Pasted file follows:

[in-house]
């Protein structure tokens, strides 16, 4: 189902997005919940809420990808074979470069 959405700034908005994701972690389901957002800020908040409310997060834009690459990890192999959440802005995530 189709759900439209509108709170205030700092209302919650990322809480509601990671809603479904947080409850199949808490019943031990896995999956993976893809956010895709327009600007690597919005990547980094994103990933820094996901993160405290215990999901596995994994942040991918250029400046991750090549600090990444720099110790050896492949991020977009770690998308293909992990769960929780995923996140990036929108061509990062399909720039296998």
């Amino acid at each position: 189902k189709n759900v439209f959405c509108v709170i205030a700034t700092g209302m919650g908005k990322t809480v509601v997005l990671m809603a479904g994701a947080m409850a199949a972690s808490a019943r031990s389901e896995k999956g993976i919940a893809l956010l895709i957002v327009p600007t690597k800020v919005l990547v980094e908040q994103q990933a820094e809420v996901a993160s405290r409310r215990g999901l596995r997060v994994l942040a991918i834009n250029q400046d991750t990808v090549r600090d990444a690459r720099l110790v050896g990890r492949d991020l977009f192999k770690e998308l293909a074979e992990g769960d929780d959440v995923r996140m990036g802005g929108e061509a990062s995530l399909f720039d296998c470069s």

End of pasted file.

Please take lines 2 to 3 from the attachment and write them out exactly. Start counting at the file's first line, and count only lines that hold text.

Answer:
């Protein structure tokens, strides 16, 4: 189902997005919940809420990808074979470069 959405700034908005994701972690389901957002800020908040409310997060834009690459990890192999959440802005995530 189709759900439209509108709170205030700092209302919650990322809480509601990671809603479904947080409850199949808490019943031990896995999956993976893809956010895709327009600007690597919005990547980094994103990933820094996901993160405290215990999901596995994994942040991918250029400046991750090549600090990444720099110790050896492949991020977009770690998308293909992990769960929780995923996140990036929108061509990062399909720039296998």
């Amino acid at each position: 189902k189709n759900v439209f959405c509108v709170i205030a700034t700092g209302m919650g908005k990322t809480v509601v997005l990671m809603a479904g994701a947080m409850a199949a972690s808490a019943r031990s389901e896995k999956g993976i919940a893809l956010l895709i957002v327009p600007t690597k800020v919005l990547v980094e908040q994103q990933a820094e809420v996901a993160s405290r409310r215990g999901l596995r997060v994994l942040a991918i834009n250029q400046d991750t990808v090549r600090d990444a690459r720099l110790v050896g990890r492949d991020l977009f192999k770690e998308l293909a074979e992990g769960d929780d959440v995923r996140m990036g802005g929108e061509a990062s995530l399909f720039d296998c470069s």